Gill and Company were relaxed and feeling good before the night’s performance, and could be found backstage chatting good-naturedly with visitors and telling jokes. At one point, Vince was picking around on a gorgeous black Gibson L-5 guitar, the same model that Mother Maybelle Carter used to play. Since he played mandolin for the bulk of the performance, however, the guitar didn’t make it to the stage. The jokes and stories did, though; from the start, Gill charmed and regaled the crowd with tales of everything from getting older (although he’s a mere 55) and qualifying for the “senior” selections on hotel room service menus, to memories of his late father’s parenting style (“I just wish my dad would have been around to hear about giving your kid ‘time out!’”).
When it came to playing the music, though, it was time for some serious skill and heart. Joining Vince in the band were Stuart Duncan on fiddle, Jim Mills on banjo, Dennis Crouch on bass and Jeff White on guitar. Of this particular lineup and playing bluegrass in general, Vince told us that “[Bluegrass] is music that’s real conducive to everybody getting a chance to play. It’s a real democratic, in the purest form, way of doing things. You support the other ones, you get your turn, and you sing together, you sing with each other, and it’s great.”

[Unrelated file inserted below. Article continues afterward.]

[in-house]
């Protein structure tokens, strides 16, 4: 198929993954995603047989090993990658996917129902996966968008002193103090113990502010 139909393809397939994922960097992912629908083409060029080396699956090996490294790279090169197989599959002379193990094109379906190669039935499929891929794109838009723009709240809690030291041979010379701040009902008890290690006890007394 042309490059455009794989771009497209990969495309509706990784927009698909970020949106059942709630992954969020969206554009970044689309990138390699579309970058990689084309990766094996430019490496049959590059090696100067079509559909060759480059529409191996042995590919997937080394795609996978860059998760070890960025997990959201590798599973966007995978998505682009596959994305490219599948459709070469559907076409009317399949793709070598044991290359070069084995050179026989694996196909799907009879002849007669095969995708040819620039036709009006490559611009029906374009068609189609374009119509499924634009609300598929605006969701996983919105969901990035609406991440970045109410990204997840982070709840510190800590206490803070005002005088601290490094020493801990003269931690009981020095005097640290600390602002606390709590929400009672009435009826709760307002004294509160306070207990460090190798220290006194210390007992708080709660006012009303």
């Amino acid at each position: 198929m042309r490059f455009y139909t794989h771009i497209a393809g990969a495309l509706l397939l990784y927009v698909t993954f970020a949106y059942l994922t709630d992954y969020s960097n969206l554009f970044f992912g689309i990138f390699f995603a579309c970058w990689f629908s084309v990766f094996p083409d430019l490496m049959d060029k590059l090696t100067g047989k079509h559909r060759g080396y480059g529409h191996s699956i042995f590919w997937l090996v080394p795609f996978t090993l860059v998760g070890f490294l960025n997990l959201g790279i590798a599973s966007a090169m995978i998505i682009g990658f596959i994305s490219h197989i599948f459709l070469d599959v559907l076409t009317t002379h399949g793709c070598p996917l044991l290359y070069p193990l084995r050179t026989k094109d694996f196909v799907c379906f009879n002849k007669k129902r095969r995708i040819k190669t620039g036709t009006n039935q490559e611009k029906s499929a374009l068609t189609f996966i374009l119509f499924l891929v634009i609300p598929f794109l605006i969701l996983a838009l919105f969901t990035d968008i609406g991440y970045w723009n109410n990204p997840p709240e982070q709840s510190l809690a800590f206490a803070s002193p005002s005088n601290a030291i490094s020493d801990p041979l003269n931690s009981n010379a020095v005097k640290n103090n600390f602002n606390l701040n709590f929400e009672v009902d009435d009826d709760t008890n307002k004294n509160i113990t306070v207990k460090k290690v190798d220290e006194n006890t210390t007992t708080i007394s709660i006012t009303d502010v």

The democracy of bluegrass picking was demonstrated in full force throughout the show. Jeff White proved he could match and even surpass Vince’s high tones on then tenor harmonies. “Just think what you have to do to sing higher than me,” Gill deadpanned of White to the crowd. “One of the reasons I love bluegrass is because it’s cool to sing high.” Crouch set the foundation while Jim Mills played a ferocious banjo in the rolling style of Earl Scruggs, and Stuart Duncan got the first standing ovation of the night when he blazed through an electrifying rendition of “Lee Highway Blues.”